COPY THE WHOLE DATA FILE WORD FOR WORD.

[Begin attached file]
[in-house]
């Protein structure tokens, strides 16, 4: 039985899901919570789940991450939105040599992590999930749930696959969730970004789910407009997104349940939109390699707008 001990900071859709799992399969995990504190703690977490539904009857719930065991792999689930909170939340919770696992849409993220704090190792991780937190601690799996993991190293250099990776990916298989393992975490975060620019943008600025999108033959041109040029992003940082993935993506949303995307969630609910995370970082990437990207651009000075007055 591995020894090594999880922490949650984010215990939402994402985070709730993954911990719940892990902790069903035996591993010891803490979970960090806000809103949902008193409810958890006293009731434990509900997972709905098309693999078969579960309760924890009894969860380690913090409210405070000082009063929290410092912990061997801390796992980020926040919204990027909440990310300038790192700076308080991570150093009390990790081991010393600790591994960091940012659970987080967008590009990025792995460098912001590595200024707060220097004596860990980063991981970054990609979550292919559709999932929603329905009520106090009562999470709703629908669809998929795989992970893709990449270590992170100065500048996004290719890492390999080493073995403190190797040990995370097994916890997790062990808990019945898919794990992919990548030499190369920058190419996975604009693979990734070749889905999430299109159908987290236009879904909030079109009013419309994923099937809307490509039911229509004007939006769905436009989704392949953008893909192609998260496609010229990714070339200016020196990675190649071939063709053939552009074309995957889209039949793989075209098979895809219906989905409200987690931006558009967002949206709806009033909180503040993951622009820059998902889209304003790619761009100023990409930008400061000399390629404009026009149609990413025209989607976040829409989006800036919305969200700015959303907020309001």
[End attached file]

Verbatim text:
[in-house]
């Protein structure tokens, strides 16, 4: 039985899901919570789940991450939105040599992590999930749930696959969730970004789910407009997104349940939109390699707008 001990900071859709799992399969995990504190703690977490539904009857719930065991792999689930909170939340919770696992849409993220704090190792991780937190601690799996993991190293250099990776990916298989393992975490975060620019943008600025999108033959041109040029992003940082993935993506949303995307969630609910995370970082990437990207651009000075007055 591995020894090594999880922490949650984010215990939402994402985070709730993954911990719940892990902790069903035996591993010891803490979970960090806000809103949902008193409810958890006293009731434990509900997972709905098309693999078969579960309760924890009894969860380690913090409210405070000082009063929290410092912990061997801390796992980020926040919204990027909440990310300038790192700076308080991570150093009390990790081991010393600790591994960091940012659970987080967008590009990025792995460098912001590595200024707060220097004596860990980063991981970054990609979550292919559709999932929603329905009520106090009562999470709703629908669809998929795989992970893709990449270590992170100065500048996004290719890492390999080493073995403190190797040990995370097994916890997790062990808990019945898919794990992919990548030499190369920058190419996975604009693979990734070749889905999430299109159908987290236009879904909030079109009013419309994923099937809307490509039911229509004007939006769905436009989704392949953008893909192609998260496609010229990714070339200016020196990675190649071939063709053939552009074309995957889209039949793989075209098979895809219906989905409200987690931006558009967002949206709806009033909180503040993951622009820059998902889209304003790619761009100023990409930008400061000399390629404009026009149609990413025209989607976040829409989006800036919305969200700015959303907020309001």